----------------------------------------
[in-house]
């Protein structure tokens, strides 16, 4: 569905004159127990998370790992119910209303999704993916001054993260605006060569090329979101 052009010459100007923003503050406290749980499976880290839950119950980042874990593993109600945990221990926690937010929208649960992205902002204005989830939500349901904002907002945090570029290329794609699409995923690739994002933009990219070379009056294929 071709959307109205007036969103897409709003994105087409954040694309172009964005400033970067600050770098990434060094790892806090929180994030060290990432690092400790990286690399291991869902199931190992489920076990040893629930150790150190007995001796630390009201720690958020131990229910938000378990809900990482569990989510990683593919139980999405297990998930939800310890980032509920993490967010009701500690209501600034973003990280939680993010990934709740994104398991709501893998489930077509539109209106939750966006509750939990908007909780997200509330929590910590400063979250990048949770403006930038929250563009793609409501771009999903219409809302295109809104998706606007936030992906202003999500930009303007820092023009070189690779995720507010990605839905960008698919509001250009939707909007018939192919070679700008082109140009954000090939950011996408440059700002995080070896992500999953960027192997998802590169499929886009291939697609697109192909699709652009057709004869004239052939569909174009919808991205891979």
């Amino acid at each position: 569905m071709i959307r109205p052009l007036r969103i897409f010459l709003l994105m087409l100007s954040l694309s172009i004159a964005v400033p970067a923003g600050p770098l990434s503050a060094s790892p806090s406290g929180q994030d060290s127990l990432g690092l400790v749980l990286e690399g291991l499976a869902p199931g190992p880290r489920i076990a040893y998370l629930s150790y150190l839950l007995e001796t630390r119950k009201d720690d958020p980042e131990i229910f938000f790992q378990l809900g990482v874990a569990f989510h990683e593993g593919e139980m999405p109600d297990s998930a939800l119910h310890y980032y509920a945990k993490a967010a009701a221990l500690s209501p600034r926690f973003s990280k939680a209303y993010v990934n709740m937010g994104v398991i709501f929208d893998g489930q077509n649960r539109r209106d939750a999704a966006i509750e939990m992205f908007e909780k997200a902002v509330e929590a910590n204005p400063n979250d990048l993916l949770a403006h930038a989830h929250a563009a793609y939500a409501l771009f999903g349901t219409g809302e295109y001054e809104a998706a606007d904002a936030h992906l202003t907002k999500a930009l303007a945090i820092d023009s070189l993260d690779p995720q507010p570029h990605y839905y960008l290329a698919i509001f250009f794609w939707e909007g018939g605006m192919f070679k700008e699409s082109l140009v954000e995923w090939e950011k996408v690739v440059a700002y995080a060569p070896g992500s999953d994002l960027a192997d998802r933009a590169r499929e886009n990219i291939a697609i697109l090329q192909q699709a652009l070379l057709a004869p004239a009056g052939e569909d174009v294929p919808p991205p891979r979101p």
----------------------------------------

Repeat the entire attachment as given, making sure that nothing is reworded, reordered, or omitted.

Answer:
[in-house]
């Protein structure tokens, strides 16, 4: 569905004159127990998370790992119910209303999704993916001054993260605006060569090329979101 052009010459100007923003503050406290749980499976880290839950119950980042874990593993109600945990221990926690937010929208649960992205902002204005989830939500349901904002907002945090570029290329794609699409995923690739994002933009990219070379009056294929 071709959307109205007036969103897409709003994105087409954040694309172009964005400033970067600050770098990434060094790892806090929180994030060290990432690092400790990286690399291991869902199931190992489920076990040893629930150790150190007995001796630390009201720690958020131990229910938000378990809900990482569990989510990683593919139980999405297990998930939800310890980032509920993490967010009701500690209501600034973003990280939680993010990934709740994104398991709501893998489930077509539109209106939750966006509750939990908007909780997200509330929590910590400063979250990048949770403006930038929250563009793609409501771009999903219409809302295109809104998706606007936030992906202003999500930009303007820092023009070189690779995720507010990605839905960008698919509001250009939707909007018939192919070679700008082109140009954000090939950011996408440059700002995080070896992500999953960027192997998802590169499929886009291939697609697109192909699709652009057709004869004239052939569909174009919808991205891979």
């Amino acid at each position: 569905m071709i959307r109205p052009l007036r969103i897409f010459l709003l994105m087409l100007s954040l694309s172009i004159a964005v400033p970067a923003g600050p770098l990434s503050a060094s790892p806090s406290g929180q994030d060290s127990l990432g690092l400790v749980l990286e690399g291991l499976a869902p199931g190992p880290r489920i076990a040893y998370l629930s150790y150190l839950l007995e001796t630390r119950k009201d720690d958020p980042e131990i229910f938000f790992q378990l809900g990482v874990a569990f989510h990683e593993g593919e139980m999405p109600d297990s998930a939800l119910h310890y980032y509920a945990k993490a967010a009701a221990l500690s209501p600034r926690f973003s990280k939680a209303y993010v990934n709740m937010g994104v398991i709501f929208d893998g489930q077509n649960r539109r209106d939750a999704a966006i509750e939990m992205f908007e909780k997200a902002v509330e929590a910590n204005p400063n979250d990048l993916l949770a403006h930038a989830h929250a563009a793609y939500a409501l771009f999903g349901t219409g809302e295109y001054e809104a998706a606007d904002a936030h992906l202003t907002k999500a930009l303007a945090i820092d023009s070189l993260d690779p995720q507010p570029h990605y839905y960008l290329a698919i509001f250009f794609w939707e909007g018939g605006m192919f070679k700008e699409s082109l140009v954000e995923w090939e950011k996408v690739v440059a700002y995080a060569p070896g992500s999953d994002l960027a192997d998802r933009a590169r499929e886009n990219i291939a697609i697109l090329q192909q699709a652009l070379l057709a004869p004239a009056g052939e569909d174009v294929p919808p991205p891979r979101p």